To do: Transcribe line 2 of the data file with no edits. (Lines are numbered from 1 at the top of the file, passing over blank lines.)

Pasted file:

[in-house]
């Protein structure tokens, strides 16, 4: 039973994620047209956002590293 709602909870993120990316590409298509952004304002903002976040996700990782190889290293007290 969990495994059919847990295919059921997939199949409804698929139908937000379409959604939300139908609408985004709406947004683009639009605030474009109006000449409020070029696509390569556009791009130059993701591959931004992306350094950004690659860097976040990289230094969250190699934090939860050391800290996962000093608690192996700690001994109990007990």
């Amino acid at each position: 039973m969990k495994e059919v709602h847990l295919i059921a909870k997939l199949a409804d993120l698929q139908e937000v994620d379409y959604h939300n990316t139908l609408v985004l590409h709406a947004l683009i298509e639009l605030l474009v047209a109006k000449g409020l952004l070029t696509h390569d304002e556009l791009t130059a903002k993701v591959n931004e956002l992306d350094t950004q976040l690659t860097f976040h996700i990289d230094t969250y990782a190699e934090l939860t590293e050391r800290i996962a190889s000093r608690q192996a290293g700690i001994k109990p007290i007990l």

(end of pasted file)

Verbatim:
């Protein structure tokens, strides 16, 4: 039973994620047209956002590293 709602909870993120990316590409298509952004304002903002976040996700990782190889290293007290 969990495994059919847990295919059921997939199949409804698929139908937000379409959604939300139908609408985004709406947004683009639009605030474009109006000449409020070029696509390569556009791009130059993701591959931004992306350094950004690659860097976040990289230094969250190699934090939860050391800290996962000093608690192996700690001994109990007990």